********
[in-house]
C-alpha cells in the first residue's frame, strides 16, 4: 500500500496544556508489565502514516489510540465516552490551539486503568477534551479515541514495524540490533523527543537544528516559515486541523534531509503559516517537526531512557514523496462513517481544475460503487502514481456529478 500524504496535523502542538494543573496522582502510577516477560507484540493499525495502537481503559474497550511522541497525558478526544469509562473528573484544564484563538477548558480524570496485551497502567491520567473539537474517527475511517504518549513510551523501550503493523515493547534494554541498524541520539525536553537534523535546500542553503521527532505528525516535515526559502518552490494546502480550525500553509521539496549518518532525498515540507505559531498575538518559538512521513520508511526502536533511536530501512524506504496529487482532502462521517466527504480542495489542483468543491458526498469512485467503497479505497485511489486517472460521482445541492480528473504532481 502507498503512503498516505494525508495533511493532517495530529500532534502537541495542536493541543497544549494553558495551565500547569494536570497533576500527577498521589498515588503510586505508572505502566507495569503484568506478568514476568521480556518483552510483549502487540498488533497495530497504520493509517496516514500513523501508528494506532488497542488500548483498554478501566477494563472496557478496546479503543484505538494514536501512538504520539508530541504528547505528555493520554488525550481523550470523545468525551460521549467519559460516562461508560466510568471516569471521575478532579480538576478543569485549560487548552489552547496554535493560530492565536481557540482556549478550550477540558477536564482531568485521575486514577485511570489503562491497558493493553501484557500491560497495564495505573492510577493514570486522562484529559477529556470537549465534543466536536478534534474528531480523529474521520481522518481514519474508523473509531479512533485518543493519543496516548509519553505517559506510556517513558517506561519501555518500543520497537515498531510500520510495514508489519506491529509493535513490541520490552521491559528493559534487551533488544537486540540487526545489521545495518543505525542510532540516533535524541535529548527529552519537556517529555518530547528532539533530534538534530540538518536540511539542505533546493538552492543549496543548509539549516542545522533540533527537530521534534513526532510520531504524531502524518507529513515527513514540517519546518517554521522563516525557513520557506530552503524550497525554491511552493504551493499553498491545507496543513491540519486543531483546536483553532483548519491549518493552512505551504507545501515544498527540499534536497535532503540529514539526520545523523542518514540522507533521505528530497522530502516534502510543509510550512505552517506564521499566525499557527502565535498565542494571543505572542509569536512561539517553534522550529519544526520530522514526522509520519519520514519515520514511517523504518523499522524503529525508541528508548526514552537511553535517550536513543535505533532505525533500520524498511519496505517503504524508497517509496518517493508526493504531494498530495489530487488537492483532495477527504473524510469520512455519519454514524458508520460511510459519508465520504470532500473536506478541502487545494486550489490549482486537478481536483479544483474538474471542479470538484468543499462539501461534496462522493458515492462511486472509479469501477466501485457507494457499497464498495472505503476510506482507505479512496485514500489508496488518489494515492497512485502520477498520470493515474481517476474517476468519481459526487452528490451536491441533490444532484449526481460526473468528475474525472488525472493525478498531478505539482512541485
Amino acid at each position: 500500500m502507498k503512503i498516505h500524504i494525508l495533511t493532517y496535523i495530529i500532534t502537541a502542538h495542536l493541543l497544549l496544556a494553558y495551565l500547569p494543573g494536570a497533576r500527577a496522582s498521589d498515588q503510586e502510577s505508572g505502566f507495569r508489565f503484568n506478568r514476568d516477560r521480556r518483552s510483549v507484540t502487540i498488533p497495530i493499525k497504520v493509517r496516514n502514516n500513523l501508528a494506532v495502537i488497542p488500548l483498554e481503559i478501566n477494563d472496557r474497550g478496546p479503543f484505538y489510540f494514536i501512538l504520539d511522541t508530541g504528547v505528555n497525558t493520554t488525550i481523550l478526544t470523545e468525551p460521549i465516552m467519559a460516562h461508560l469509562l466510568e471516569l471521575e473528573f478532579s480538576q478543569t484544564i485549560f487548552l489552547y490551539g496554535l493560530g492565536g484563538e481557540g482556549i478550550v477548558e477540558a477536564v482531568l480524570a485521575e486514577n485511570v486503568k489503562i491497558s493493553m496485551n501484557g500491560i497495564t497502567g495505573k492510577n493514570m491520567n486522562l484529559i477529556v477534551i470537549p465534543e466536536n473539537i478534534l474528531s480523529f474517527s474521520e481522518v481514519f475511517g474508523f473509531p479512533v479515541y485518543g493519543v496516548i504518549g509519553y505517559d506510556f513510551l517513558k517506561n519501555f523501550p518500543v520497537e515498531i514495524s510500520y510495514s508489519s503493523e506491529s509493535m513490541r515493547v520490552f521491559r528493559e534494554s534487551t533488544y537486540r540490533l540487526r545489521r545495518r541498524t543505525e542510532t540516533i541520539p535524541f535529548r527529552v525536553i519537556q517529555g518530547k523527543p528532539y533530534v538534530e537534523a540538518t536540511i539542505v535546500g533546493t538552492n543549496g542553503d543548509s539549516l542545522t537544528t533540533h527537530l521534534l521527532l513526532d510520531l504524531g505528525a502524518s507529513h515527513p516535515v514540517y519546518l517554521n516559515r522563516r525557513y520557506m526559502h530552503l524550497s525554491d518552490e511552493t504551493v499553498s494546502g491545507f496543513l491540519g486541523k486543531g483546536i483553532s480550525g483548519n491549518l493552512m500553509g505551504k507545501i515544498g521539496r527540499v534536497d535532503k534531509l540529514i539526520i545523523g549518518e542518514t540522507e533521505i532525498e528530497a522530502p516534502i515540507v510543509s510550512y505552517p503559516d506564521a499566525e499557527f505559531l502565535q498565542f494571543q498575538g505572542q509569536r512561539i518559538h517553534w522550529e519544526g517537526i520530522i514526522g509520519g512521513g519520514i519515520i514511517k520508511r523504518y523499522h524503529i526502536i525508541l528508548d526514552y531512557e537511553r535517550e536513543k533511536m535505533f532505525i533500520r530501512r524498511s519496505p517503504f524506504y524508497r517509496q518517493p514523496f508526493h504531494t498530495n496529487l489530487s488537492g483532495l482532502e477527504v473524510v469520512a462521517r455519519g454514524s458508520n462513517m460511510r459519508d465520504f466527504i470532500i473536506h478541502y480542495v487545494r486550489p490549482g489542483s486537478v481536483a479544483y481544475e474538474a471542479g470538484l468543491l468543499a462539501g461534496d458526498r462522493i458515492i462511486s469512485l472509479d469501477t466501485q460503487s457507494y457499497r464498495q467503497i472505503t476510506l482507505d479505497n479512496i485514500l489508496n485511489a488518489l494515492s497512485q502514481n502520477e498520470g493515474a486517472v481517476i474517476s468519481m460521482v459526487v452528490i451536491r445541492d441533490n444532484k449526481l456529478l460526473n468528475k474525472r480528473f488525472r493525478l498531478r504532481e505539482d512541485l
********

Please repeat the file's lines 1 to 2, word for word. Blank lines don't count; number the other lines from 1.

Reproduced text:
[in-house]
C-alpha cells in the first residue's frame, strides 16, 4: 500500500496544556508489565502514516489510540465516552490551539486503568477534551479515541514495524540490533523527543537544528516559515486541523534531509503559516517537526531512557514523496462513517481544475460503487502514481456529478 500524504496535523502542538494543573496522582502510577516477560507484540493499525495502537481503559474497550511522541497525558478526544469509562473528573484544564484563538477548558480524570496485551497502567491520567473539537474517527475511517504518549513510551523501550503493523515493547534494554541498524541520539525536553537534523535546500542553503521527532505528525516535515526559502518552490494546502480550525500553509521539496549518518532525498515540507505559531498575538518559538512521513520508511526502536533511536530501512524506504496529487482532502462521517466527504480542495489542483468543491458526498469512485467503497479505497485511489486517472460521482445541492480528473504532481 502507498503512503498516505494525508495533511493532517495530529500532534502537541495542536493541543497544549494553558495551565500547569494536570497533576500527577498521589498515588503510586505508572505502566507495569503484568506478568514476568521480556518483552510483549502487540498488533497495530497504520493509517496516514500513523501508528494506532488497542488500548483498554478501566477494563472496557478496546479503543484505538494514536501512538504520539508530541504528547505528555493520554488525550481523550470523545468525551460521549467519559460516562461508560466510568471516569471521575478532579480538576478543569485549560487548552489552547496554535493560530492565536481557540482556549478550550477540558477536564482531568485521575486514577485511570489503562491497558493493553501484557500491560497495564495505573492510577493514570486522562484529559477529556470537549465534543466536536478534534474528531480523529474521520481522518481514519474508523473509531479512533485518543493519543496516548509519553505517559506510556517513558517506561519501555518500543520497537515498531510500520510495514508489519506491529509493535513490541520490552521491559528493559534487551533488544537486540540487526545489521545495518543505525542510532540516533535524541535529548527529552519537556517529555518530547528532539533530534538534530540538518536540511539542505533546493538552492543549496543548509539549516542545522533540533527537530521534534513526532510520531504524531502524518507529513515527513514540517519546518517554521522563516525557513520557506530552503524550497525554491511552493504551493499553498491545507496543513491540519486543531483546536483553532483548519491549518493552512505551504507545501515544498527540499534536497535532503540529514539526520545523523542518514540522507533521505528530497522530502516534502510543509510550512505552517506564521499566525499557527502565535498565542494571543505572542509569536512561539517553534522550529519544526520530522514526522509520519519520514519515520514511517523504518523499522524503529525508541528508548526514552537511553535517550536513543535505533532505525533500520524498511519496505517503504524508497517509496518517493508526493504531494498530495489530487488537492483532495477527504473524510469520512455519519454514524458508520460511510459519508465520504470532500473536506478541502487545494486550489490549482486537478481536483479544483474538474471542479470538484468543499462539501461534496462522493458515492462511486472509479469501477466501485457507494457499497464498495472505503476510506482507505479512496485514500489508496488518489494515492497512485502520477498520470493515474481517476474517476468519481459526487452528490451536491441533490444532484449526481460526473468528475474525472488525472493525478498531478505539482512541485